Eintracht Frankfurt is growing steadily and by participating in the premier class, it is not only able to retain players like Jakic and Hauge.
Frankfurt – So now Real Madrid, the Royals, los Galácticos. Another myth. The next highlight of a year rich in highlights awaits Eintracht Frankfurt on August 10th, then the Uefa Supercup in Helsinki is on the program, then the Europa League winner from Frankfurt meets the newly crowned Champions League winner Real Madrid. It is the pinnacle of European club football. Another milestone in the history of the club for Eintracht Frankfurt.
The Hessian club will definitely approach this big game (entrance fee 3.5 million euros, prize money one million) with maximum seriousness, it’s about prestige and glory. Which is why there is only one clear goal: “We don’t go into a game and say: ‘It’s great that we’re there’. We always go in with ambitions to win, we want to win the Supercup,” says coach Oliver Glasner, who watched the final on Saturday evening between Real Madrid and FC Liverpool (1-0) in his home town of Upper Austria on the television screen and had his own scout sent to France. “I said to one of our analysts, ‘You’re not on vacation yet. I want you to be in the stadium in Paris.’” You want to be well prepared for the game of games, even if even the junior coach of SV Schottheide-Frasselt could probably recite the benefits of the white ballet in his sleep.
Eintracht Frankfurt is somehow capable of everything
Will Eintracht Frankfurt, after Betis Sevilla and the glorious FC Barcelona, now also teach the royal world club from Madrid to fear? The Frankfurt club from the heart of Europe is somehow capable of anything.
The development of Eintracht is amazing, only Corona was able to slow down the club for a short time, but the turbo, the booster, has long since been ignited again. The Europa League triumph acts like a renewed growth accelerator, on all levels – economically and in terms of image. Coach Glasner was able to experience this during his short vacation with his family on Crete, when he could no longer stroll through the streets unnoticed. “European Cup is everywhere in Europe,” he says. “We drove into town once, it was all: photo, photo, autograph, autograph.” He thoroughly enjoyed it.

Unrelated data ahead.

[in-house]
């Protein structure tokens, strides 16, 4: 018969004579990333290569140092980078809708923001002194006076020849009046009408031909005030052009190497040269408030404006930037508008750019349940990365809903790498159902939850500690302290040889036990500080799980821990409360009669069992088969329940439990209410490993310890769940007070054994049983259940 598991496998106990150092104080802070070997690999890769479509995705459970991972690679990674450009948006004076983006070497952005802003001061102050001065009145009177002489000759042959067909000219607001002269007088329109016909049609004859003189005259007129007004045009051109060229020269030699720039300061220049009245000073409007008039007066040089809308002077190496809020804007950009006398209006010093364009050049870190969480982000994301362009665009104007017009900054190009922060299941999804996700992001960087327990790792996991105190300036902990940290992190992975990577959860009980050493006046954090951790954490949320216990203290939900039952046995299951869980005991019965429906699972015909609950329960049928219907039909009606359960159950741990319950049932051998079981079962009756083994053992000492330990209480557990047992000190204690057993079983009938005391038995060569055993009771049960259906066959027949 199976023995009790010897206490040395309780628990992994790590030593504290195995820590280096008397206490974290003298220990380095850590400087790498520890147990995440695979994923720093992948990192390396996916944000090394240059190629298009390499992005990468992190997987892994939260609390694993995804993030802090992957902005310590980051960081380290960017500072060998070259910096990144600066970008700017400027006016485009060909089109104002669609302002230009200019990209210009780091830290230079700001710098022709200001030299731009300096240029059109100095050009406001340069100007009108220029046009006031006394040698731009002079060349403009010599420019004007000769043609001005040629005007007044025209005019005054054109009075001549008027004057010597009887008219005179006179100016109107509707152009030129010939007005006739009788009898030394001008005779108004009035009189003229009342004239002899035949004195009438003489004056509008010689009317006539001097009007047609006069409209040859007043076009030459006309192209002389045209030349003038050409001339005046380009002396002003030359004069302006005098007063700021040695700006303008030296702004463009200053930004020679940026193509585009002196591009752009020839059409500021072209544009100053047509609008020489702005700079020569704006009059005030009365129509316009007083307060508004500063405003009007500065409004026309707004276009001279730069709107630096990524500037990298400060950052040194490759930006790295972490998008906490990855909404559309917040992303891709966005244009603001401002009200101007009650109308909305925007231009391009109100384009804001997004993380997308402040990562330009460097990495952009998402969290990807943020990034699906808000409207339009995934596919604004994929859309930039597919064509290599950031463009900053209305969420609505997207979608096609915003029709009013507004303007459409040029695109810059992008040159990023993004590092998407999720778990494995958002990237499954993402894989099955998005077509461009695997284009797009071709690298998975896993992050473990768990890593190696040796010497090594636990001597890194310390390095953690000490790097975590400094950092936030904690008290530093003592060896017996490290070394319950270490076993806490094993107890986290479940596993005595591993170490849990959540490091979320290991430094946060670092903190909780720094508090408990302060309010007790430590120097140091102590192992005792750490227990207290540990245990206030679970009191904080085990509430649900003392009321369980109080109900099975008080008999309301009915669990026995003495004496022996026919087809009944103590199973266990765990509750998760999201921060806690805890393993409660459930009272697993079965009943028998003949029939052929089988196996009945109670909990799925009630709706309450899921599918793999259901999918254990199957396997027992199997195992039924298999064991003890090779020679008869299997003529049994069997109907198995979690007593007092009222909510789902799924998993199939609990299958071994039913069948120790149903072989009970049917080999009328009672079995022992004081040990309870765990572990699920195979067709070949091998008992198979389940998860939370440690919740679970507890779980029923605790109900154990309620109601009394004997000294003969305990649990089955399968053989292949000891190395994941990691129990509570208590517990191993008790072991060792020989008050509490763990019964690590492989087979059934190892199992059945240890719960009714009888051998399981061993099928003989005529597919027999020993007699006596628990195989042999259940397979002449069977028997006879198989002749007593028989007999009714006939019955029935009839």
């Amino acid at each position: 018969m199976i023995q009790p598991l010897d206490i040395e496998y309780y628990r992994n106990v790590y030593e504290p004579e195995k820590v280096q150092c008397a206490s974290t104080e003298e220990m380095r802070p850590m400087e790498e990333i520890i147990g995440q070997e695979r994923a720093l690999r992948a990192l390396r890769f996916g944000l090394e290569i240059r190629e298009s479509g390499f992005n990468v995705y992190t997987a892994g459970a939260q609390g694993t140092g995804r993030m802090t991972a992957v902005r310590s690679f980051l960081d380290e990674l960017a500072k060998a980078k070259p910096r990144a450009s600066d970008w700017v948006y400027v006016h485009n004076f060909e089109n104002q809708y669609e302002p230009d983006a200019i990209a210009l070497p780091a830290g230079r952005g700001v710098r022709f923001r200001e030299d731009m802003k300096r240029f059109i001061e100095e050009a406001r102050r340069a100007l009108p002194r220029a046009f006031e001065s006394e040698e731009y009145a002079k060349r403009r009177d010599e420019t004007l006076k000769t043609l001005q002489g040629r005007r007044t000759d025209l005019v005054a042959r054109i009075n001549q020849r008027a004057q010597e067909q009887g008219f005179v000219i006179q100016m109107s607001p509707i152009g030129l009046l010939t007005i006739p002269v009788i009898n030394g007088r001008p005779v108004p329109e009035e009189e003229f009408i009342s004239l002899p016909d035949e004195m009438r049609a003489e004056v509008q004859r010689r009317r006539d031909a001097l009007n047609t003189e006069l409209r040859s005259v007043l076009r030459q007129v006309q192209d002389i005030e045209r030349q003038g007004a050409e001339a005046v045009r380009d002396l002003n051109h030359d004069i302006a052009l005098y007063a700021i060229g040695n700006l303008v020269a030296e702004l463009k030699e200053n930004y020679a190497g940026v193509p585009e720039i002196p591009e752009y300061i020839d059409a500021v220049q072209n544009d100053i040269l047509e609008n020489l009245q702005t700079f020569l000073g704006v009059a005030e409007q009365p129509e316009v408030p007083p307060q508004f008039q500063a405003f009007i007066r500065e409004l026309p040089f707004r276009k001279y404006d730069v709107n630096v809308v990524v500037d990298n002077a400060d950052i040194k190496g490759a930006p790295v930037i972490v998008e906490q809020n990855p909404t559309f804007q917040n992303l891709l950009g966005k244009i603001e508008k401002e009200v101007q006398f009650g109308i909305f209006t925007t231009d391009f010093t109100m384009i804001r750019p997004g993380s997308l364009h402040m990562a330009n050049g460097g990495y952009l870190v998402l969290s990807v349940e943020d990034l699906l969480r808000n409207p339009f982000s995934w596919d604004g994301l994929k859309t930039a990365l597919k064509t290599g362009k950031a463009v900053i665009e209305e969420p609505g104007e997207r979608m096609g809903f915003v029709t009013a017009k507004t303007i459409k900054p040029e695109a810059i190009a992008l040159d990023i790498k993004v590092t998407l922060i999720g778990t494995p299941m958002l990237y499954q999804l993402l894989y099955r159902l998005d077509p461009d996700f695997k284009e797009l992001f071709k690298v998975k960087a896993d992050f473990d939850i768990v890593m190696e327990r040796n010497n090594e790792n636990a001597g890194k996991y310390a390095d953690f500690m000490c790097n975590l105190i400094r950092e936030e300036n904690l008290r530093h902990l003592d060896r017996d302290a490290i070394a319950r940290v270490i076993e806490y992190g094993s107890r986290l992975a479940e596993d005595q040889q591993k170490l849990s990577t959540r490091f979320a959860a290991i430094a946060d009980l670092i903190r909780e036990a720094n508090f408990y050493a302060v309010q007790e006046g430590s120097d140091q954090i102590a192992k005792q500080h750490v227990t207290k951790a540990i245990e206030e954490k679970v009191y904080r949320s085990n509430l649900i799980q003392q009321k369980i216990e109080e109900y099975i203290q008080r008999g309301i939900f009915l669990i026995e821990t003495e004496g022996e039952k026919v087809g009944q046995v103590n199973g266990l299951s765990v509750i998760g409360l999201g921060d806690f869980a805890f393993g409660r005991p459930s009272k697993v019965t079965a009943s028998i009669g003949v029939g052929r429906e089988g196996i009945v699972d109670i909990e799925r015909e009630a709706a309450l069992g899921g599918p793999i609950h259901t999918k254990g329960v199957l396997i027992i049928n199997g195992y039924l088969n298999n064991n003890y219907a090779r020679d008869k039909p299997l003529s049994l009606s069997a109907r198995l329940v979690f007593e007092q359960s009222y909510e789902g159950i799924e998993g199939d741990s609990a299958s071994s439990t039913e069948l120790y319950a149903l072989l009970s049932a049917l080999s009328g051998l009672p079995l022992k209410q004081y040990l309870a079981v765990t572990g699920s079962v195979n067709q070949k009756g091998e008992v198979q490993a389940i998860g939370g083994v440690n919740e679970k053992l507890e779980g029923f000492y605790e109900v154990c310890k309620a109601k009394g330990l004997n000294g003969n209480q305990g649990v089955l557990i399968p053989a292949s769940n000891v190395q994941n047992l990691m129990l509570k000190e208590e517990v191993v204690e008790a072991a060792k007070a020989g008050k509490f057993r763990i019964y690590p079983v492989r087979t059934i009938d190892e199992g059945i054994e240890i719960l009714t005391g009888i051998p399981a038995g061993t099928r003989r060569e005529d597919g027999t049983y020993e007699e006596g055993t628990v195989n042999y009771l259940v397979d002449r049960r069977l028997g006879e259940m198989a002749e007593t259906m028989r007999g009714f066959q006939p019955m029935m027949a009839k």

The great season has had only positive effects for Eintracht, the auditing company KPMG, for example, now lists the club as a heavyweight for the first time and places it in the top 32 of the most valuable football clubs in the world. With a value of 428 million euros, Eintracht ranks 23rd, from Germany only Borussia Dortmund is represented in 13th place (1.226 billion) and Bayern Munich in fourth place (2.749 billion). This is an outstanding award for the club and not entirely unimportant when it comes to the search for a financially strong partner who should strategically support Eintracht in the future. Because it is clear that the Hessians will soon be launching new capital measures to straighten out the corona dents, increase equity and generally be competitive at a high level. Because the club is already coming from a fairly high level, which is leveling off below the top of the Bundesliga – at least that’s what the published DFL figures say, according to which only six clubs in the Bundesliga spend more money on their staff than Eintracht (97.6 Millions). Eintracht is also in the first third when it comes to consultant fees, paying almost 15.7 million to agents as commissions. That’s a heap of wood and about as much as three years ago, when she had to serve similarly high demands from the intermediaries.